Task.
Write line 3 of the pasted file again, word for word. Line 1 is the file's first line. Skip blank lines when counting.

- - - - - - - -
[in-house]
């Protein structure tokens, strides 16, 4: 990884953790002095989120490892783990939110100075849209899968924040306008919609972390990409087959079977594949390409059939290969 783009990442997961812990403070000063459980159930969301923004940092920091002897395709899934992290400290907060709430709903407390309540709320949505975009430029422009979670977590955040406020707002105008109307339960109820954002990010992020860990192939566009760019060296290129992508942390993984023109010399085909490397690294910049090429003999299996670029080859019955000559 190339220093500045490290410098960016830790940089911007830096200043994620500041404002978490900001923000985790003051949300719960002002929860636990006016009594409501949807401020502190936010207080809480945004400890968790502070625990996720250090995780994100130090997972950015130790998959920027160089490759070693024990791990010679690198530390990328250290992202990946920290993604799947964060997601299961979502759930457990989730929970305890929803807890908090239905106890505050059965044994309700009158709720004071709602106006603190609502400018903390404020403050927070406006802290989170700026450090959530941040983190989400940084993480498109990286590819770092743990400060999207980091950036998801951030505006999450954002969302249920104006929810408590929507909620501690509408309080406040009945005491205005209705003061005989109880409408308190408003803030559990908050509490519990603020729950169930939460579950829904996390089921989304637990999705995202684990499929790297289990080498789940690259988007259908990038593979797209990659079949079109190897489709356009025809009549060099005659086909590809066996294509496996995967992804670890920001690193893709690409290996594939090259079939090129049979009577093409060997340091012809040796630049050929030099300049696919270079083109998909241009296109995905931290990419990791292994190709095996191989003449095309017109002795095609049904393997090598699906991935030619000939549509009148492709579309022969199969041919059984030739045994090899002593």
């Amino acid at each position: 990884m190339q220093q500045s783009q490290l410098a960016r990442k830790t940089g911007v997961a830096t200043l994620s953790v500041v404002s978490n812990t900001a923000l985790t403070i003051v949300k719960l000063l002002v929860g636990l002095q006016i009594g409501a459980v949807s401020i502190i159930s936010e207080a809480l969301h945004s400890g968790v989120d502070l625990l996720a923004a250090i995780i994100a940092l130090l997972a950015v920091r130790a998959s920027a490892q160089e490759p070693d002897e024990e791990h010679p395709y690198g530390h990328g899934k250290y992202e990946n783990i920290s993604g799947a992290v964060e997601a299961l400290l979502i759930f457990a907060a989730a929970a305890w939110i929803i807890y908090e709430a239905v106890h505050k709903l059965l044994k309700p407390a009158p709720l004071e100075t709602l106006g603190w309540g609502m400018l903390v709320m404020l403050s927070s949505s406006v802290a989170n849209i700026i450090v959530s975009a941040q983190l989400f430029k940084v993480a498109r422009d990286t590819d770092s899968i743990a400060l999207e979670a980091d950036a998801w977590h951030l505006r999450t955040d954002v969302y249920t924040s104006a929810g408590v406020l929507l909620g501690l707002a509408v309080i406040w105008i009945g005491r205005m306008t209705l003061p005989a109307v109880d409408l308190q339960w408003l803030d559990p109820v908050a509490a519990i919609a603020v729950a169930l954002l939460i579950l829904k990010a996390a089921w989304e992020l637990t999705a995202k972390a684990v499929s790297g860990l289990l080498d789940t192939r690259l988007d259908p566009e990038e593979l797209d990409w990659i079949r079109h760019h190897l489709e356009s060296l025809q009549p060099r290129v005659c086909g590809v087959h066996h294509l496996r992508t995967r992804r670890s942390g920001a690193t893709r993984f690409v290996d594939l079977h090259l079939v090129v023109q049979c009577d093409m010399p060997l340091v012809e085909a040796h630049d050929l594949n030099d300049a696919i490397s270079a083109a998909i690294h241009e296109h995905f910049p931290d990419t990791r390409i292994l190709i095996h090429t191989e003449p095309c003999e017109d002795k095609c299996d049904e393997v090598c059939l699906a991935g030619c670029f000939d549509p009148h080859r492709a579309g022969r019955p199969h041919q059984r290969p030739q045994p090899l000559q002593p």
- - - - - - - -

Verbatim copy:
């Amino acid at each position: 990884m190339q220093q500045s783009q490290l410098a960016r990442k830790t940089g911007v997961a830096t200043l994620s953790v500041v404002s978490n812990t900001a923000l985790t403070i003051v949300k719960l000063l002002v929860g636990l002095q006016i009594g409501a459980v949807s401020i502190i159930s936010e207080a809480l969301h945004s400890g968790v989120d502070l625990l996720a923004a250090i995780i994100a940092l130090l997972a950015v920091r130790a998959s920027a490892q160089e490759p070693d002897e024990e791990h010679p395709y690198g530390h990328g899934k250290y992202e990946n783990i920290s993604g799947a992290v964060e997601a299961l400290l979502i759930f457990a907060a989730a929970a305890w939110i929803i807890y908090e709430a239905v106890h505050k709903l059965l044994k309700p407390a009158p709720l004071e100075t709602l106006g603190w309540g609502m400018l903390v709320m404020l403050s927070s949505s406006v802290a989170n849209i700026i450090v959530s975009a941040q983190l989400f430029k940084v993480a498109r422009d990286t590819d770092s899968i743990a400060l999207e979670a980091d950036a998801w977590h951030l505006r999450t955040d954002v969302y249920t924040s104006a929810g408590v406020l929507l909620g501690l707002a509408v309080i406040w105008i009945g005491r205005m306008t209705l003061p005989a109307v109880d409408l308190q339960w408003l803030d559990p109820v908050a509490a519990i919609a603020v729950a169930l954002l939460i579950l829904k990010a996390a089921w989304e992020l637990t999705a995202k972390a684990v499929s790297g860990l289990l080498d789940t192939r690259l988007d259908p566009e990038e593979l797209d990409w990659i079949r079109h760019h190897l489709e356009s060296l025809q009549p060099r290129v005659c086909g590809v087959h066996h294509l496996r992508t995967r992804r670890s942390g920001a690193t893709r993984f690409v290996d594939l079977h090259l079939v090129v023109q049979c009577d093409m010399p060997l340091v012809e085909a040796h630049d050929l594949n030099d300049a696919i490397s270079a083109a998909i690294h241009e296109h995905f910049p931290d990419t990791r390409i292994l190709i095996h090429t191989e003449p095309c003999e017109d002795k095609c299996d049904e393997v090598c059939l699906a991935g030619c670029f000939d549509p009148h080859r492709a579309g022969r019955p199969h041919q059984r290969p030739q045994p090899l000559q002593p």